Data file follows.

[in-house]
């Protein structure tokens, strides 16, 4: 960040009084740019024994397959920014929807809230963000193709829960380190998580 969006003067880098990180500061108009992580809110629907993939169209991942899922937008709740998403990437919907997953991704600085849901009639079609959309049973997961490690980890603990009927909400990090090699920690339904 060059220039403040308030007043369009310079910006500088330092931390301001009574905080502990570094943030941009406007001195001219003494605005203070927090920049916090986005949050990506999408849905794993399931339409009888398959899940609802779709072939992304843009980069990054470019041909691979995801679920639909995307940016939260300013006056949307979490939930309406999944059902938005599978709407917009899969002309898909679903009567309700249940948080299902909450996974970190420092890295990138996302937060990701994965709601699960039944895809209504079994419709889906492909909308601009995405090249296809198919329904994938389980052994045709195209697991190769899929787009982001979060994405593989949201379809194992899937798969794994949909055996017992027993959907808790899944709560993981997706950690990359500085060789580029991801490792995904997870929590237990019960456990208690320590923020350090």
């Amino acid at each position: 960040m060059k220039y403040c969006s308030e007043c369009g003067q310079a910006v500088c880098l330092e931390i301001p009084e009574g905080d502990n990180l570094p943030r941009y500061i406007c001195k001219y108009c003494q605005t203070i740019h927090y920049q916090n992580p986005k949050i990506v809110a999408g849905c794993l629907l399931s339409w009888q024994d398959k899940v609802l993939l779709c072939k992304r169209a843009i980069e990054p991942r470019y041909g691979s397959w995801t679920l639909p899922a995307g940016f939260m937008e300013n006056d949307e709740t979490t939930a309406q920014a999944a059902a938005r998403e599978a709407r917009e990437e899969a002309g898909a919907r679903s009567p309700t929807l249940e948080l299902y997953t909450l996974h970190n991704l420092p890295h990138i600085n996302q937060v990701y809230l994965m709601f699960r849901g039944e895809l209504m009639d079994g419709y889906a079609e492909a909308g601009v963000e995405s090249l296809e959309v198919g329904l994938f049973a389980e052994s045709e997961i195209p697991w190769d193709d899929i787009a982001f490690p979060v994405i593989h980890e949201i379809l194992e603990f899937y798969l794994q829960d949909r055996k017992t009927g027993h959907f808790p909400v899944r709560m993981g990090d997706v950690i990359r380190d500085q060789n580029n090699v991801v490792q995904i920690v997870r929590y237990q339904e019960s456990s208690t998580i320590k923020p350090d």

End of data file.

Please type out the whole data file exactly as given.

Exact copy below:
[in-house]
């Protein structure tokens, strides 16, 4: 960040009084740019024994397959920014929807809230963000193709829960380190998580 969006003067880098990180500061108009992580809110629907993939169209991942899922937008709740998403990437919907997953991704600085849901009639079609959309049973997961490690980890603990009927909400990090090699920690339904 060059220039403040308030007043369009310079910006500088330092931390301001009574905080502990570094943030941009406007001195001219003494605005203070927090920049916090986005949050990506999408849905794993399931339409009888398959899940609802779709072939992304843009980069990054470019041909691979995801679920639909995307940016939260300013006056949307979490939930309406999944059902938005599978709407917009899969002309898909679903009567309700249940948080299902909450996974970190420092890295990138996302937060990701994965709601699960039944895809209504079994419709889906492909909308601009995405090249296809198919329904994938389980052994045709195209697991190769899929787009982001979060994405593989949201379809194992899937798969794994949909055996017992027993959907808790899944709560993981997706950690990359500085060789580029991801490792995904997870929590237990019960456990208690320590923020350090």
């Amino acid at each position: 960040m060059k220039y403040c969006s308030e007043c369009g003067q310079a910006v500088c880098l330092e931390i301001p009084e009574g905080d502990n990180l570094p943030r941009y500061i406007c001195k001219y108009c003494q605005t203070i740019h927090y920049q916090n992580p986005k949050i990506v809110a999408g849905c794993l629907l399931s339409w009888q024994d398959k899940v609802l993939l779709c072939k992304r169209a843009i980069e990054p991942r470019y041909g691979s397959w995801t679920l639909p899922a995307g940016f939260m937008e300013n006056d949307e709740t979490t939930a309406q920014a999944a059902a938005r998403e599978a709407r917009e990437e899969a002309g898909a919907r679903s009567p309700t929807l249940e948080l299902y997953t909450l996974h970190n991704l420092p890295h990138i600085n996302q937060v990701y809230l994965m709601f699960r849901g039944e895809l209504m009639d079994g419709y889906a079609e492909a909308g601009v963000e995405s090249l296809e959309v198919g329904l994938f049973a389980e052994s045709e997961i195209p697991w190769d193709d899929i787009a982001f490690p979060v994405i593989h980890e949201i379809l194992e603990f899937y798969l794994q829960d949909r055996k017992t009927g027993h959907f808790p909400v899944r709560m993981g990090d997706v950690i990359r380190d500085q060789n580029n090699v991801v490792q995904i920690v997870r929590y237990q339904e019960s456990s208690t998580i320590k923020p350090d």